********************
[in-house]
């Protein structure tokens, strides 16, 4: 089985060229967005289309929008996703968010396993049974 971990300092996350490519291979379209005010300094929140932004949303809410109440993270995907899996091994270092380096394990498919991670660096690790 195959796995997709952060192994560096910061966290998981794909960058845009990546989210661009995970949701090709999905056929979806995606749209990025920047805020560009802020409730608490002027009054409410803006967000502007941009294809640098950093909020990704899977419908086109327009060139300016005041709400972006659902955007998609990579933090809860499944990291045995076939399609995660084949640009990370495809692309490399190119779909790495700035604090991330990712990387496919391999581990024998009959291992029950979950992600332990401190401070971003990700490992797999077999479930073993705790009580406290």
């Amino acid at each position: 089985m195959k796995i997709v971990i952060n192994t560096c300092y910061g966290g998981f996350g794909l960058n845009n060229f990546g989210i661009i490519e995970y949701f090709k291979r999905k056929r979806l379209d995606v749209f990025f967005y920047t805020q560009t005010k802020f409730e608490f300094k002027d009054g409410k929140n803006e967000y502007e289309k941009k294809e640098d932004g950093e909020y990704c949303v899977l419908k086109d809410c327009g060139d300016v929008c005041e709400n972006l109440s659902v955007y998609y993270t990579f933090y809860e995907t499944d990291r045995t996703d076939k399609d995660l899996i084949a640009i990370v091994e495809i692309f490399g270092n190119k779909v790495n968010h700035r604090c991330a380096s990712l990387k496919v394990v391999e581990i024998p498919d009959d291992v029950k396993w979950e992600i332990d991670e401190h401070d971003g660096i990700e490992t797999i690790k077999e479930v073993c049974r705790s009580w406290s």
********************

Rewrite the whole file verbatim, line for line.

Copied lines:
[in-house]
């Protein structure tokens, strides 16, 4: 089985060229967005289309929008996703968010396993049974 971990300092996350490519291979379209005010300094929140932004949303809410109440993270995907899996091994270092380096394990498919991670660096690790 195959796995997709952060192994560096910061966290998981794909960058845009990546989210661009995970949701090709999905056929979806995606749209990025920047805020560009802020409730608490002027009054409410803006967000502007941009294809640098950093909020990704899977419908086109327009060139300016005041709400972006659902955007998609990579933090809860499944990291045995076939399609995660084949640009990370495809692309490399190119779909790495700035604090991330990712990387496919391999581990024998009959291992029950979950992600332990401190401070971003990700490992797999077999479930073993705790009580406290």
């Amino acid at each position: 089985m195959k796995i997709v971990i952060n192994t560096c300092y910061g966290g998981f996350g794909l960058n845009n060229f990546g989210i661009i490519e995970y949701f090709k291979r999905k056929r979806l379209d995606v749209f990025f967005y920047t805020q560009t005010k802020f409730e608490f300094k002027d009054g409410k929140n803006e967000y502007e289309k941009k294809e640098d932004g950093e909020y990704c949303v899977l419908k086109d809410c327009g060139d300016v929008c005041e709400n972006l109440s659902v955007y998609y993270t990579f933090y809860e995907t499944d990291r045995t996703d076939k399609d995660l899996i084949a640009i990370v091994e495809i692309f490399g270092n190119k779909v790495n968010h700035r604090c991330a380096s990712l990387k496919v394990v391999e581990i024998p498919d009959d291992v029950k396993w979950e992600i332990d991670e401190h401070d971003g660096i990700e490992t797999i690790k077999e479930v073993c049974r705790s009580w406290s």